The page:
One of my more exciting memories from riding camp as a kid involved a trail ride on my 20-year-old grade pony, Pacer. I was one of the few campers who brought my own mount to the riding school that week, and Pacer quickly became known by the instructors as the guest who was a true saint among ponies: In fact, when one punky little mare had bucked off her rider twice in a lesson that week, the instructor put me on the perturbed little pony and swapped the frightened rider to sweet Pacer as a confidence-builder. (I got bucked off, too, as it were.)

But back to our story: The particularly memorable day involved a walking trail ride, which on any other morning probably would’ve been quite dull. Our camp instructor was ahead of us on a path at the edge of a clearing when the second or third pony in the line began balking, refusing to go forward on the path. Cue from the instructor: “Stephanie, please bring Pacer through so the others will follow.”
Pacer complied until she hit the same invisible wall the previous ponies had … and wouldn’t budge. I squeezed her forward with all my might.

Within a few moments Pacer obediently walked on (bless her). She got stung. She bucked. I landed in the hornets’ nest. I got stung. Much of the rest of the day is a blurry memory, but I know it involved an uncomfortable pony, an abundance of tears, a swollen thumb, and a Benadryl coma.

Photo: iStock

Fast-forward 26 years to last weekend, on a shaded trail in southwestern Virginia. I was the last one in a walking-trail-ride string of three. The riding outfitters aptly warned my mom and me that our mounts weren’t fans of horseflies. Pretty standard among horses, I thought, so I wasn’t surprised when my mom’s gelding stopped and began swishing his tail and kicking late in the ride. We all stopped and I tried to assist, looking to spot the horsefly (to help Mom kill it) and puzzling over why nothing seemed to be landing on the horse. His swishing and kicking intensified.

Right about the time my horse began wringing his tail, kicking, and then bucking in place, I spotted Mom’s horse’s flying assailant, and it was yellow. I tried to ride my horse forward, away from the bees, but he stayed put. And bucked, and kicked. And bucked some more. I’m not sure if it was instinct to stay there, or if he knew he was not supposed to get ahead of the trail guide.

I stayed on, and within a few minutes we (as a group) moved away from the threat, but not without a few stings on my mount’s hind leg, and a couple on my neck.

What could I have done differently? I had equal instincts to 1-ride away from the bees, and 2-dismount the horse. But neither seemed ideal at the time, and I’m not even sure our guide or my mom knew what was happening until the bucking commenced and I realized we had bees. These weren’t a threat we could see ahead of time: The path was shaded, and there were grass and leaves beside the trail, so we couldn’t see a hole from which ground bees might emerge. And even though many horses go up and down this trail daily, pedestrians, cyclists, and riders had not reported bees in that area.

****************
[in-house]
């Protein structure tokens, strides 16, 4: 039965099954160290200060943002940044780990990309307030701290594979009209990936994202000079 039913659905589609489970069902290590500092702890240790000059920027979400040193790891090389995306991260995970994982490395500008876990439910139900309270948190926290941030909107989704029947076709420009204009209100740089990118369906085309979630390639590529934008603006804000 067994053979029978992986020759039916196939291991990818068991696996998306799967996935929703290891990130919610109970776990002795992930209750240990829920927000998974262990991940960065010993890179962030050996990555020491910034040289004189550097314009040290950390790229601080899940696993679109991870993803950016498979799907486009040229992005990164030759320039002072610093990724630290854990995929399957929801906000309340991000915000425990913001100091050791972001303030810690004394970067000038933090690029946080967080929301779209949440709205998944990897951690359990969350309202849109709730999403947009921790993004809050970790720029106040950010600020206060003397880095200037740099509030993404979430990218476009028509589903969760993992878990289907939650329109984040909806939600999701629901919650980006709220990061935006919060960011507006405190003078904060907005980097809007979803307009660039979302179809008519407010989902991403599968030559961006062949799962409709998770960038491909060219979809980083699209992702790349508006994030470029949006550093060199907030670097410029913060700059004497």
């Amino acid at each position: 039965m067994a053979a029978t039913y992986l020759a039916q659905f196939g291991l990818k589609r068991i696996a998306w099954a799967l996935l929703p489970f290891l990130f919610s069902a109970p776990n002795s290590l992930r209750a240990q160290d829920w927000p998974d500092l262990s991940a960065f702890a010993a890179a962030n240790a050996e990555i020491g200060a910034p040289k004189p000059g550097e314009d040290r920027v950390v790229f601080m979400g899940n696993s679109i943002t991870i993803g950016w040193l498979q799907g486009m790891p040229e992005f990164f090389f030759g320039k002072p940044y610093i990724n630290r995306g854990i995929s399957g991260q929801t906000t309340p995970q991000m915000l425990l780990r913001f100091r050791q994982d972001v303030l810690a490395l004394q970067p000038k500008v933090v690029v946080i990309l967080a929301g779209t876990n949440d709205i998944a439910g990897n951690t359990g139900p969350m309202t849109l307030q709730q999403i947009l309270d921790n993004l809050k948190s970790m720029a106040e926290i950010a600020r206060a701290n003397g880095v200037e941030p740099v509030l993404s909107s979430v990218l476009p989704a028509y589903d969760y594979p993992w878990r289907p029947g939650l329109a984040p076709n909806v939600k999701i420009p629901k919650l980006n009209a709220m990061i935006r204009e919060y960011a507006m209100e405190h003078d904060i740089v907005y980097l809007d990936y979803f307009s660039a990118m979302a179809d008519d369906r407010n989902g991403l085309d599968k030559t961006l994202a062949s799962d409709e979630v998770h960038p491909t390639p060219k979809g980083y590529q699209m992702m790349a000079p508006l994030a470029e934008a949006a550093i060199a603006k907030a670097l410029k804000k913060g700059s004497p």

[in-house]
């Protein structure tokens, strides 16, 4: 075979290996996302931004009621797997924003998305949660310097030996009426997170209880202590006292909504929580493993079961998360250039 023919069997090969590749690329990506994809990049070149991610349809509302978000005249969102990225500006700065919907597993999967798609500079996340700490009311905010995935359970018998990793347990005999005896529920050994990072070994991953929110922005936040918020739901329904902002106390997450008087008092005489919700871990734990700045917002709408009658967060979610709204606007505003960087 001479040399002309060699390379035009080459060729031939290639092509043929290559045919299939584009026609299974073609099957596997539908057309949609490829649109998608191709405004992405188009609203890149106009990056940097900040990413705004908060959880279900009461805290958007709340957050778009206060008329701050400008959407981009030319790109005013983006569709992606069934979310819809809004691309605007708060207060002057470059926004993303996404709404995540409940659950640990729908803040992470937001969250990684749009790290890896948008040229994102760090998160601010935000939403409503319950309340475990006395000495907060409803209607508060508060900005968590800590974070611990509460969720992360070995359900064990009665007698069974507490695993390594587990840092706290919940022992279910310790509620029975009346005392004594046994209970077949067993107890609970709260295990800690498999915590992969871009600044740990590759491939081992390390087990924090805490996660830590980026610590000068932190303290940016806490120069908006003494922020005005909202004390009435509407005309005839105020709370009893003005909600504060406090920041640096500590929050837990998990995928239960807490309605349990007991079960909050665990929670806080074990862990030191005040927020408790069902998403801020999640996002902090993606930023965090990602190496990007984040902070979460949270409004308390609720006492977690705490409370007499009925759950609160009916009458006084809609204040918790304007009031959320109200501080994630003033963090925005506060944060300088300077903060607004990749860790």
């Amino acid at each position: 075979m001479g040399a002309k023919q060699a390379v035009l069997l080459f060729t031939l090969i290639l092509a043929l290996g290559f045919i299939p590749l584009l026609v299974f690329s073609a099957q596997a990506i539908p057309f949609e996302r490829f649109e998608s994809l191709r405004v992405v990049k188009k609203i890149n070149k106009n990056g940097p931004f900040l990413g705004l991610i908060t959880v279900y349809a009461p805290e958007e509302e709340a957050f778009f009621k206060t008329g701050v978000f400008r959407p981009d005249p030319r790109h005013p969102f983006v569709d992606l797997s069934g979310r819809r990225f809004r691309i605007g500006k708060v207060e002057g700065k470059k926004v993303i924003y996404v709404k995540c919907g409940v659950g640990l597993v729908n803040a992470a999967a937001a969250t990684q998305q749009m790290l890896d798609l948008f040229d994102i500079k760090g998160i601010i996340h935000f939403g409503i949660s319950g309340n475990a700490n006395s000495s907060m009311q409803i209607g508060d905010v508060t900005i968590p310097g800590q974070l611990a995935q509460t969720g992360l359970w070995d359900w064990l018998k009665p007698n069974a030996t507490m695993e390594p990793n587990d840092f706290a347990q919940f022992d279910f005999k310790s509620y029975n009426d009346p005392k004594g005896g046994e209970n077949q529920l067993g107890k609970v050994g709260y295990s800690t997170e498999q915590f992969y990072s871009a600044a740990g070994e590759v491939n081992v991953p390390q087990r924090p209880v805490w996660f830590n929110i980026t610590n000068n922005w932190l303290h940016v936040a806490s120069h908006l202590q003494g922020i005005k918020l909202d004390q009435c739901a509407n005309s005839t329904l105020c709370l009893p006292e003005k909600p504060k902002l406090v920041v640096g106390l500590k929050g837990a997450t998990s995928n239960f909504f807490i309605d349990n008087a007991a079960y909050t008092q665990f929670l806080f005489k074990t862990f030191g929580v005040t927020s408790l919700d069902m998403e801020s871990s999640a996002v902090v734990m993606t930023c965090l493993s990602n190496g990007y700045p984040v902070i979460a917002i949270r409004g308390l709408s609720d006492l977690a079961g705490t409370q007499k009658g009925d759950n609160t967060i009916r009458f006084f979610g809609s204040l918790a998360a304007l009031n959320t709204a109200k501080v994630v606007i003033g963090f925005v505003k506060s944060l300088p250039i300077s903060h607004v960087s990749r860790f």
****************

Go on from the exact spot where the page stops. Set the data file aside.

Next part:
Back safely to the office on Tuesday, I spoke with one of my coworkers, Kelly, who trail rides a lot. She said that with a bee encounter, it’s generally “every man for himself.” It can take a few horses walking through a nest area before the bees really seem to react, and then it can be a few confused seconds before riders realize why their horses are acting up. “Then everyone scatters,” she said.

[pullquote source="Winnie the Pooh"]You never can tell with bees.[/pullquote]

I’m sure it’s different for everyone in different areas of the country, on different terrain, and with different bee species. I asked Dr. Nancy Diehl, a veterinarian with an interest in behavior, if there was anything I could have done to improve this scenario.

She admitted she didn’t have any specific interesting ideas or comments on bees, but said, “It's interesting to see what horses do in response to various threats, while my own instinct and what my intuition tell me my horse should do when the bees start attacking is ‘run away!’ However, in both these cases the horses' instincts were to freeze, and buck or kick out in place. 

"I haven't found quantification, but flies and other pests seem to cause tail swishing, kicking, and bucking more than rearing and running,” Diehl continued. “I don't know why. Maybe running from every pest would just be too great an energy expenditure over the course of the day. I tend to believe our horses still have adaptive behaviors to natural threats. It might have been best for both you and your horses that they didn't flee, or bolt, which could have presented with even more dangers and risks.  We prefer horses that have some self preservation initiative, it's the ones who do things that seem to show no regard for their own safety that are truly frightening to ride or work around.”

(For the record, Dr. Diehl, I consider these ideas or comments interesting!)

She also noted that she used to work at a facility with some ground bees in the horse pastures. The horses never came in with many stings; the only ones who suffered stings were the people working in the pastures. Clearly, our horses are much better at detecting and avoiding bees than we are.

In the end, everybody in my recent run-in with the bees—two- and four-legged—was safe and sound. My mount's caretakers set to cold-hosing his stings, and a park official had headed out to check the location of the bees’ nest and see what could be done to manage them. (I'm sure many people might recall the reports of more dangerous sorts of bees out there. I'm very thankful that's not what we were dealing with.) I called the next day, and the horse had recovered well and was enjoying a day off.

Have you ever encountered bees while riding? What did you do?